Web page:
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Woke Up This Morning: In conversation with Alabama 3 and Dominic Chianese

Rolling Stone UK meets The Sopranos’ Uncle Junior in a Brixton studio with Alabama 3, the band who wrote the TV classic’s ‘Woke Up This Morning’ theme, to discuss their new collaboration

By Will Richards

Alabama 3's Nick Reynolds and Dominic Chianese (Picture: Press)

As I enter the Brixton HQ of acid-house stalwarts Alabama 3, 92-year-old Dominic Chianese aka the sly and calculating Uncle Junior in The Sopranos — is in the band’s recording booth with his walking stick, laying down a foreboding spoken-word vocal. “Though I walk through the valley of evil, I will never drink tequila again,” he says in his Bronx drawl as the band’s founding members, Rob Spragg and Nick Reynolds, roar with laughter and approval next door at the mixing desk.

The song, ‘If I’d Never Seen the Sunshine’, appears on the band’s new album Cold War Classics Vol. 2. The genesis of the unlikely collaboration took place in 2019 at the first-ever Sopranos Con in New Jersey. As well as being an actor, Chianese is also a tenor singer and performed at the convention. There he met Alabama 3, who wrote The Sopranos’ unmistakable theme song, ‘Woke Up This Morning’, and struck up a friendship.

Chianese then promised to visit the band in their London studio, coming good on his word four years later. “We knew Dominic as an actor, and we did our performance of ‘Woke Up This Morning’, and then he came on stage and blew the fucking roof off with this Neopolitan opera singing!” Spragg explains of how they met at Sopranos Con. 

Alabama 3’s Nick Reynolds and Dominic Chianese (Picture: Press)

“I sang ‘Parla Piu Piano’, which is a song Nino Rota wrote for The Godfather,” Chianese remembers of that day. “It’s a very personal song. It’s not about romance — to me it’s really about father and son, mother and daughter, two brothers. It’s about this familial bond. This bond is precious, and when I sing it, I think about my father and what he taught me.”

“It was beautiful you could hear a pin drop when he sang it!” Spragg smiles.

“It reminds all the young Italian guys of their grandfathers!” adds Chianese.

“We had a chat about linking up together, and then Dominic rang us up,” says Spragg.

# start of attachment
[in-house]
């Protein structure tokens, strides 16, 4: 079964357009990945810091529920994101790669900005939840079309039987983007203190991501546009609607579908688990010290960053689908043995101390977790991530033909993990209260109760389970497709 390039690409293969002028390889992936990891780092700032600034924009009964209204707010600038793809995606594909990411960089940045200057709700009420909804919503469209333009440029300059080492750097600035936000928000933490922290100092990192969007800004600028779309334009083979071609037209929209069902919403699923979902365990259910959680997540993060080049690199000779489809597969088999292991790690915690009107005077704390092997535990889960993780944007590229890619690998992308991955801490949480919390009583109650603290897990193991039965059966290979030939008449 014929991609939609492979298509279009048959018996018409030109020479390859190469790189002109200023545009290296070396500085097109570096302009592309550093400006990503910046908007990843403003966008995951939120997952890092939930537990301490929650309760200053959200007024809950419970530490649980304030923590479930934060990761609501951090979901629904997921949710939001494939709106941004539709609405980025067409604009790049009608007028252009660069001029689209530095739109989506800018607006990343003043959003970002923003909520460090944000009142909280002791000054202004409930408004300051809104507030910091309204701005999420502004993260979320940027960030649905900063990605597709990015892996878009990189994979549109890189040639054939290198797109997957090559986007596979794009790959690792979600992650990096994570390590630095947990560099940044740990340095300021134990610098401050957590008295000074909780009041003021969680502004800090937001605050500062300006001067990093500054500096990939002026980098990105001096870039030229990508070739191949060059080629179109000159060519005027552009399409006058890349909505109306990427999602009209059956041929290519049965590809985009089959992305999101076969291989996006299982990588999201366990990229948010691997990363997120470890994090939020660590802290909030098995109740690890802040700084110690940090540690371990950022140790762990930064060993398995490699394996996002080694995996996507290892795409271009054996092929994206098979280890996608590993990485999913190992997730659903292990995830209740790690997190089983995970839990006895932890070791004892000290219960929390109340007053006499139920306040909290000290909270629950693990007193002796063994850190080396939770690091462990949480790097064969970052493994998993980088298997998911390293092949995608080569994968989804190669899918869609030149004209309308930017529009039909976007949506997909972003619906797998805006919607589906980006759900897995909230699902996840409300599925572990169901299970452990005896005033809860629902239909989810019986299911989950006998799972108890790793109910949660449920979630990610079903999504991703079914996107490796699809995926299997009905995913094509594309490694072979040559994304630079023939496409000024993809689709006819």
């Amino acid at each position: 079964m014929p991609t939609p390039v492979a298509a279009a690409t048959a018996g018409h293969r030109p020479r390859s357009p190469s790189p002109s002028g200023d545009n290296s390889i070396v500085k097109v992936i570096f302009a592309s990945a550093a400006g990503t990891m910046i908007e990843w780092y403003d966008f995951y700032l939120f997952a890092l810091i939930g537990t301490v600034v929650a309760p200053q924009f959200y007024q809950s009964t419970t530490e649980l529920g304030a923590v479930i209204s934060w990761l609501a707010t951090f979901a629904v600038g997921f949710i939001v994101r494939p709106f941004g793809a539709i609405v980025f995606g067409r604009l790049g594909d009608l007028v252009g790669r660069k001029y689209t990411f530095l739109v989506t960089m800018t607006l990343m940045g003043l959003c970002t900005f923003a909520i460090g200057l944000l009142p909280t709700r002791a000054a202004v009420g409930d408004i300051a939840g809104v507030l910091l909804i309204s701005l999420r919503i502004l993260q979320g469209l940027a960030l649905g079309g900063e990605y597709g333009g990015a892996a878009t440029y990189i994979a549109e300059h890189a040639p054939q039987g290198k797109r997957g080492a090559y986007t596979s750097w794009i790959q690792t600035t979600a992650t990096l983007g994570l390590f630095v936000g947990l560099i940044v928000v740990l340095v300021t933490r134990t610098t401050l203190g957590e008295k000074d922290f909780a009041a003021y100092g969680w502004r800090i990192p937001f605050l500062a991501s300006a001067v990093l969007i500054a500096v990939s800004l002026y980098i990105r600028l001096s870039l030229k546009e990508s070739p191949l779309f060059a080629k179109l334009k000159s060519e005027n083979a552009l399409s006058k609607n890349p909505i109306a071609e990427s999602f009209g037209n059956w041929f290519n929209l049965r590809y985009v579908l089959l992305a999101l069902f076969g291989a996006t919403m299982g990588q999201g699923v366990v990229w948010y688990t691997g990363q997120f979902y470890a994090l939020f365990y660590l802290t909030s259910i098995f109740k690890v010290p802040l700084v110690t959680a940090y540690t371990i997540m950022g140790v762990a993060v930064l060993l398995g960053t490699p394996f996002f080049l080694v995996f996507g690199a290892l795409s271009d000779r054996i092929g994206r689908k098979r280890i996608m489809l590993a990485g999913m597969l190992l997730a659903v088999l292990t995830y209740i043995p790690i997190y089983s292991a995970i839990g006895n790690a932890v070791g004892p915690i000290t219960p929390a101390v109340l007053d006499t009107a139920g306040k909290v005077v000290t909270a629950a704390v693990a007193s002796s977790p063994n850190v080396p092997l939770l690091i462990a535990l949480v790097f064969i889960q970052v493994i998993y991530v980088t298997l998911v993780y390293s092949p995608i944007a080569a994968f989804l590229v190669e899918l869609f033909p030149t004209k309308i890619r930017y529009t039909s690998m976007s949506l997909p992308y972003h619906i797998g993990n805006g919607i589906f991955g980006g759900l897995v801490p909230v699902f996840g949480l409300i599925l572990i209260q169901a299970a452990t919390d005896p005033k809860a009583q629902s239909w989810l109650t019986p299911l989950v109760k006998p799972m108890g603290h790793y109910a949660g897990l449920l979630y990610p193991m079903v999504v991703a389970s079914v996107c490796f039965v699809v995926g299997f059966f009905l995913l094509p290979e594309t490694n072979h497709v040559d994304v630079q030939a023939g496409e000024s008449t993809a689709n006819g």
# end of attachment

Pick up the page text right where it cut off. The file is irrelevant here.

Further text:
In our conversation, Chianese, Spragg and Reynolds discuss their new collaboration, how they bonded over The Sopranos, and the healing power of music.

What was it like meeting at Sopranos Con?

Reynolds:Straight away, Dominic was super friendly. Obviously we’d all seen The Sopranos, and these guys [from the cast] were the real stars at this event. It just so happened that this tune by us was used for the series. What really blew us away, was that in their mind, we were the big shots.

Spragg: All the cast rushed the stage and grabbed the mic when we were singing ‘Woke Up This Morning’, but when [Dominic] was singing, no fucking chance! It was silence!

And what did you bond over when you met?

Spragg: We are big supporters of a great organisation called Swan Song, run by a friend of ours Ben Buddy Slack, where people write a song about someone on their deathbed, and they all sing together as a family. Music transcends all emotions and is a thing that brings people together. The only reason that Dominic is here in our studio is because of music.

Chianese: I worked with the elderly back in the 80s, and there was a woman who couldn’t have been more than 50. She had severe Alzheimer’s, and I gave her the words to ‘Stardust’. She sang every single word like she was Ella Fitzgerald. I hang out with a guy where I live now every Tuesday, and I gave him a harmonica. I’m telling you, he’s playing the harmonica now, and he wasn’t even able to talk. It’s really helping people, and doing more of this would save a lot of money, especially when we’re fighting the pharmaceutical companies.

How early did the power of music become apparent to you?